SU Secondary Steps Up Again

When the typical Syracuse fan thinks of the secondary, names like Shamarko Thomas, Phillip Thomas and Kevyn Scott tend to come up. But in the big win over West Virginia on Friday, several other players stepped up in the biggest moments as well.

Four heaves into the end zone against man coverage; four incompletions. That's what West Virginia star quarterback Geno Smith saw while targeting receivers against Syracuse cornerback Keon Lyn on Friday. Still playing with a cast, though smaller and smaller by the week and off while sitting down with, Lyn has been perhaps the team's best man-to-man cover-guy in 2011.

"I work real hard in man-to-man everyday," Lyn said after practice on Tuesday. "I just want to be the best in the country."

The familiarity the sophomore saw on the field may have helped. He played with both Smith and WVU receivers Stedman Bailey and Ivan McCartney at Miramar High School in South Florida.

"I was telling Geno (Smith) to throw my way the whole game, so he kind of filled some of my needs," Lyn added. "He kept trying me, but they got the loss…it was great, the receivers were great."

"I was just trying to help my teammates get this win in each situation that they gave me."

Wilkes Redeems Early Effort

Jeremi Wilkes, who played well in relief of Shamarko Thomas earlier in the season, again saw extensive action against the Mountaineers this time because of the situation. With WVU spreading the Orange out, Wilkes played more of a deep safety role while Thomas stayed underneath.

The results were mixed early on, with Wilkes late a few times in helping out the cornerbacks over-the-top. He knows he needs to improve in the area, but admits that the transition from the cornerback position hasn't been as smooth as planned.

"I need to work on reading my keys," Wilkes said. "Getting back sometimes (with) over-the-top help. Sometimes I still use my corner mentality."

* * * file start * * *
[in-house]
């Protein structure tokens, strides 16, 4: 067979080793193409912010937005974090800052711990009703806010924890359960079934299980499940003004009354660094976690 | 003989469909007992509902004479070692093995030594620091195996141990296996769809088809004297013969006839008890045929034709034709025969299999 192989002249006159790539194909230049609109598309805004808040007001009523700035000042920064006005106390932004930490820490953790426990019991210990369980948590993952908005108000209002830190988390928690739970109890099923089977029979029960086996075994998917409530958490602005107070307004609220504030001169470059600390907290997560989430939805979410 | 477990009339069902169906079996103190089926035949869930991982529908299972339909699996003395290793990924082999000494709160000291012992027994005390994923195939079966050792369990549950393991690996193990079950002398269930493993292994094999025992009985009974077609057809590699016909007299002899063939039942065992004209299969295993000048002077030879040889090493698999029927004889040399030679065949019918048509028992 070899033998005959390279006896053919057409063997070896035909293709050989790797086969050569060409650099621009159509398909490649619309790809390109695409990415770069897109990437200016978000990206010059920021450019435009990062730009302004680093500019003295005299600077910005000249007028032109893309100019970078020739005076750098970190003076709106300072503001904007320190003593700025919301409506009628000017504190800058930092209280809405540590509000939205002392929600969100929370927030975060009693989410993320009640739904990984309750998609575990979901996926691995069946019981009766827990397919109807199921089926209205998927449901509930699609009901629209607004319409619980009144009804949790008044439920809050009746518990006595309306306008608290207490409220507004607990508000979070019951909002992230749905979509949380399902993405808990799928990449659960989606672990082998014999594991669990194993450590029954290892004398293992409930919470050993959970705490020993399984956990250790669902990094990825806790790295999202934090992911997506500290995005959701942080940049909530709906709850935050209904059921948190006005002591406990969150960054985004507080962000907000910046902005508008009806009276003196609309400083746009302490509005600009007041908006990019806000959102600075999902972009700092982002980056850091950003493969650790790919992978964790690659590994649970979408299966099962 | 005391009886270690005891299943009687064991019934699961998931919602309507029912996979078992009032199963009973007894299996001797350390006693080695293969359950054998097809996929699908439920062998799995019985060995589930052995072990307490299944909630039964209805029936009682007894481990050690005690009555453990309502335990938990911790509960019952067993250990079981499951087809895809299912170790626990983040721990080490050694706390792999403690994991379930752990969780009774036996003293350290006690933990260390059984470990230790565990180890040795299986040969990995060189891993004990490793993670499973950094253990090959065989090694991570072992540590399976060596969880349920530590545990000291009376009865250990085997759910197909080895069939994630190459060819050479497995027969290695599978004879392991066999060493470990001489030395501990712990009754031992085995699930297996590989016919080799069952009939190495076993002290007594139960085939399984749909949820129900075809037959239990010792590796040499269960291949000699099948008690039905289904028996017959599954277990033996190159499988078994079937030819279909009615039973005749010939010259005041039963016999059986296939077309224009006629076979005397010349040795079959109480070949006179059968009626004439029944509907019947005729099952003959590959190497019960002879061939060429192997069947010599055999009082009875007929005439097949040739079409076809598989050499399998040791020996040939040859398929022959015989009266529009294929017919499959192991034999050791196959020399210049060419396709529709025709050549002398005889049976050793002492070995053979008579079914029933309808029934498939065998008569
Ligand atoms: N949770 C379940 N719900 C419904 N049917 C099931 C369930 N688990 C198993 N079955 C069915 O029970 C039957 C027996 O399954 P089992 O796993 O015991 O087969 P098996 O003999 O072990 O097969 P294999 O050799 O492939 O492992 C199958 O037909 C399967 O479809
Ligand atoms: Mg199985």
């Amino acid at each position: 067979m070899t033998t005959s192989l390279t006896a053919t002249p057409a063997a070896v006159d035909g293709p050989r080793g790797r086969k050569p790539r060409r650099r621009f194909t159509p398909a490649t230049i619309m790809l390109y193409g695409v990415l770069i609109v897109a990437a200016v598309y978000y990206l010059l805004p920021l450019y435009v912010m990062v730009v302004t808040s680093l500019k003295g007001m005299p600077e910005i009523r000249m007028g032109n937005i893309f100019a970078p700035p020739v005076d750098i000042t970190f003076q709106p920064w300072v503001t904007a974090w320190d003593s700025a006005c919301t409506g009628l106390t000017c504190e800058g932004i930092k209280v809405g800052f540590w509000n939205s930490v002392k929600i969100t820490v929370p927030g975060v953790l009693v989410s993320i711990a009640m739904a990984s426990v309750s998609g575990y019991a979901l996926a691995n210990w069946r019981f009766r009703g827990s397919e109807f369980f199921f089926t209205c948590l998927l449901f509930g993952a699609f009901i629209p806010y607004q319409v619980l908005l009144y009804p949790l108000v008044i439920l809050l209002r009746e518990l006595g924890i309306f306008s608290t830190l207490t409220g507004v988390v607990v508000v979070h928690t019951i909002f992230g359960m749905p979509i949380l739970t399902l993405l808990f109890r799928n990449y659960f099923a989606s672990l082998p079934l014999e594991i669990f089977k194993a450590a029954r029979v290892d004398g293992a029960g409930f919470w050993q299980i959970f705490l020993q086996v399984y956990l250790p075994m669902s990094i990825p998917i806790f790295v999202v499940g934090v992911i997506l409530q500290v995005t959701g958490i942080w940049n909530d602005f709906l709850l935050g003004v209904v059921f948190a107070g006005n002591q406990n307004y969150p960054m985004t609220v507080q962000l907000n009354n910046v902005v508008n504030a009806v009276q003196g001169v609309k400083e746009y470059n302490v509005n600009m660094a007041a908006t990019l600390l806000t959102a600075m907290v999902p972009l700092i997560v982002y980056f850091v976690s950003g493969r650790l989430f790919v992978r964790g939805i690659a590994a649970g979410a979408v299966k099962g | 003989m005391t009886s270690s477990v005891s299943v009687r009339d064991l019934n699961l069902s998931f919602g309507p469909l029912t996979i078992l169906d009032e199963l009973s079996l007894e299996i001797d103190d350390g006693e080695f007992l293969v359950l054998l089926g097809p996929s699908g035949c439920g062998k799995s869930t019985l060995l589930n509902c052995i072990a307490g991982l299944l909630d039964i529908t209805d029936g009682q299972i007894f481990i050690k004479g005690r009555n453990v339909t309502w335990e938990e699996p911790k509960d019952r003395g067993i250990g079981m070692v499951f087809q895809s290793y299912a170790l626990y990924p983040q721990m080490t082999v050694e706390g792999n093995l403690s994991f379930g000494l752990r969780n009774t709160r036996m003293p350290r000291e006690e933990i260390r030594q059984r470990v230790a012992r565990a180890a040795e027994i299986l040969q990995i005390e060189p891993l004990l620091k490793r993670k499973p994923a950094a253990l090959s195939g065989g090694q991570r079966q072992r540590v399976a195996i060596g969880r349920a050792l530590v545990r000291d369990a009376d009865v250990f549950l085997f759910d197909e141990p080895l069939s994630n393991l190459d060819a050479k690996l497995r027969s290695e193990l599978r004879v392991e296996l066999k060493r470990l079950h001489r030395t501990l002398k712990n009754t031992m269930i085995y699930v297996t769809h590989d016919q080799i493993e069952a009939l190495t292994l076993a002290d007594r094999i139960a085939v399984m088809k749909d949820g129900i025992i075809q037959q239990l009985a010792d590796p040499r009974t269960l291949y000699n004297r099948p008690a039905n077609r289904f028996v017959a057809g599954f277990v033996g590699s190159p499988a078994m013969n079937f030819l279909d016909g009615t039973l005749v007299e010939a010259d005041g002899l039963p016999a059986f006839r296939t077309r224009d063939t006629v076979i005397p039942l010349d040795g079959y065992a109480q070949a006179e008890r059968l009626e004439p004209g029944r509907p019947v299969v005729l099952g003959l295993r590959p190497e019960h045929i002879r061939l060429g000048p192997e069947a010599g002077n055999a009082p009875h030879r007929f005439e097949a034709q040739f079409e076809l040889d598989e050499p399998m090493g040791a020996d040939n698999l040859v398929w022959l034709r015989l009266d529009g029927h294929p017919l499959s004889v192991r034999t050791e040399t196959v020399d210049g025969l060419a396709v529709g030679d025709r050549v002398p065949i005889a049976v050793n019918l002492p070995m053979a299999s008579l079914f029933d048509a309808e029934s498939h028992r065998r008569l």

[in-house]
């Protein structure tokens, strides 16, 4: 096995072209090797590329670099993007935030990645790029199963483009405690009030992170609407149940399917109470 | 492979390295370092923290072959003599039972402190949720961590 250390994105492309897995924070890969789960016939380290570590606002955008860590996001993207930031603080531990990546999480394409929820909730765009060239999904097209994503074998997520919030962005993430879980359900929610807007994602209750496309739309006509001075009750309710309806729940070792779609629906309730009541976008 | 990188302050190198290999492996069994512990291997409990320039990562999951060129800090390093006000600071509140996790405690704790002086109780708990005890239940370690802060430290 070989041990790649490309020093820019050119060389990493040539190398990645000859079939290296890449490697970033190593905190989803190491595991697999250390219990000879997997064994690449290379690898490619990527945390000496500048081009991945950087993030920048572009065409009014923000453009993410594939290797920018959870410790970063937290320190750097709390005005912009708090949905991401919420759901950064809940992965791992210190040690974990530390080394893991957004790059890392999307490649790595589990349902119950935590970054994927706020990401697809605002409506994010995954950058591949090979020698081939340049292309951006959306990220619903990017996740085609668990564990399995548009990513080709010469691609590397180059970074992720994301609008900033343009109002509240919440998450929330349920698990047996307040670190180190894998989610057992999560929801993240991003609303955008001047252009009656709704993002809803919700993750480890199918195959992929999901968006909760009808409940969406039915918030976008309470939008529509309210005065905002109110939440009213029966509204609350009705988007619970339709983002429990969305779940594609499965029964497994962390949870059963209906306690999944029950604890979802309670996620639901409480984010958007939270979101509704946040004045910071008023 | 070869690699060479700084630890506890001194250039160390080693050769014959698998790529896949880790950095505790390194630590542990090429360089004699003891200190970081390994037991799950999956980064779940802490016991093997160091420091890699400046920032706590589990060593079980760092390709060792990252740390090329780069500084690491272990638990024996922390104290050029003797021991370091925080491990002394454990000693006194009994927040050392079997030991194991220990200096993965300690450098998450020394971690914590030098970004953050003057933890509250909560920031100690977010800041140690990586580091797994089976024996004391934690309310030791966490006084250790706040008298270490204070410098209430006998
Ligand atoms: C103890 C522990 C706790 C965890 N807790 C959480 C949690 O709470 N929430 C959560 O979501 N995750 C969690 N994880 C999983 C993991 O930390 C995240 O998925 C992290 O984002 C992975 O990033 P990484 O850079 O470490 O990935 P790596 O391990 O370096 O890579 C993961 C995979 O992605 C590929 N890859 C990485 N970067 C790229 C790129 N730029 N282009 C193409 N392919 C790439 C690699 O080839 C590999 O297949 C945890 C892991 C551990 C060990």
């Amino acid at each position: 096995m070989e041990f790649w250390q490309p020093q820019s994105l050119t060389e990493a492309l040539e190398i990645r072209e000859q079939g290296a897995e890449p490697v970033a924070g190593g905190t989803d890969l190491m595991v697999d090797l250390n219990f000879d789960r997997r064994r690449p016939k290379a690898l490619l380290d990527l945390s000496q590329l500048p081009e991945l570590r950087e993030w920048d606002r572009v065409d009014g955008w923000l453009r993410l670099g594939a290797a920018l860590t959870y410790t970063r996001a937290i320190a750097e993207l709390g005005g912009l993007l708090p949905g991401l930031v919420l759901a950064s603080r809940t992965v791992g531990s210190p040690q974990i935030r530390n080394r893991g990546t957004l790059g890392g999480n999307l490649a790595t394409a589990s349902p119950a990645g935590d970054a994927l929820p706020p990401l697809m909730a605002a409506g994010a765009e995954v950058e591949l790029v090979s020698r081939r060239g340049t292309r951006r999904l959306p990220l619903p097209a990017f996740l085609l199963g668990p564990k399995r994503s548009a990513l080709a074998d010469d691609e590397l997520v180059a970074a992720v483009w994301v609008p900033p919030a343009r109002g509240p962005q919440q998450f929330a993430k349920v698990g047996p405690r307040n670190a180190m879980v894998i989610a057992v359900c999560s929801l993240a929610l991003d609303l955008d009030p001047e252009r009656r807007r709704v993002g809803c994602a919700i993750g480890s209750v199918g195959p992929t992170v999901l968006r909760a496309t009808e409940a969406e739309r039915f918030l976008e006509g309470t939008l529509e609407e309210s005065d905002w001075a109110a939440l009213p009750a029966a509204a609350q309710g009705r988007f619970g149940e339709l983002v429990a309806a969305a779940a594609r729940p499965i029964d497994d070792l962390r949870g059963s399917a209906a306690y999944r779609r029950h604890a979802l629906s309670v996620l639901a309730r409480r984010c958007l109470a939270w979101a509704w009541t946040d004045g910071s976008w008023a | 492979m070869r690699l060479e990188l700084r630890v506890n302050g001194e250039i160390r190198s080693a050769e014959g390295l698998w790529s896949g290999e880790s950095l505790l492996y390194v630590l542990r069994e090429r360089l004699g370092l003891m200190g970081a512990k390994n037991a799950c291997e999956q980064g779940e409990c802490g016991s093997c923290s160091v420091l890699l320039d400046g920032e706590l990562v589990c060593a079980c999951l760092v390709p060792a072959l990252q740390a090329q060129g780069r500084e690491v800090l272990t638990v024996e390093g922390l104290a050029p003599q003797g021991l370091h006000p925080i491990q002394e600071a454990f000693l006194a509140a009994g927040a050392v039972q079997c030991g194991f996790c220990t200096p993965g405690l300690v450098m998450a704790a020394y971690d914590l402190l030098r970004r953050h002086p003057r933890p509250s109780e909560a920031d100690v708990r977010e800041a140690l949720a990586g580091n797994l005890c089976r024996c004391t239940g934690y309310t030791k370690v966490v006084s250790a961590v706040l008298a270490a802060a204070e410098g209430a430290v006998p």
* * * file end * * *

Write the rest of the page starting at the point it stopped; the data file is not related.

"It's definitely different than playing corner, so I just have to stay focused throughout the game."

But Wilkes came up big in a big moment in the second quarter. With the Mountaineers on the move and in the red zone with the threat to trim the lead to just five points heading into the half, he picked off Smith at the goal line. A WVU score may have permanently shifted the momentum considering how they stormed down the field on the first possession of the third quarter to trim the lead to five. Had they scored when Wilkes intervened, they would have taken the lead.

"I had a feeling he was going to come my way," Wilkes said. "So I just made sure that I read everything that I needed to do pre-snap and it just so happened that he threw the ball and I broke on it."

On to Louisville

Though the win was arguably the program's biggest in the last handful of seasons, both Lyn and Wilkes know the page must be turned with an opportune Louisville (3-4) team looming.

Another mobile quarterback will challenge the secondary considering he has the ability to extend plays which affords receivers more time to get open.

"He's a great quarterback," Lyn said. "Teddy Bridgewater; he don't play like a freshman. He's bringing a lot to the table so it's something new."

"They rotate a lot of their receivers."

Bridgewater is a 6-foot-3, 195-pund athlete from Miami (FL) who will make plays with his feet more so than Smith does for West Virginia.

"(We) definitely have got to stay disciplined with a quarterback who likes to run," Wilkes added. "He can get out of the pocket, (so we) got to lock on (to receivers). We have to stay on out targets."

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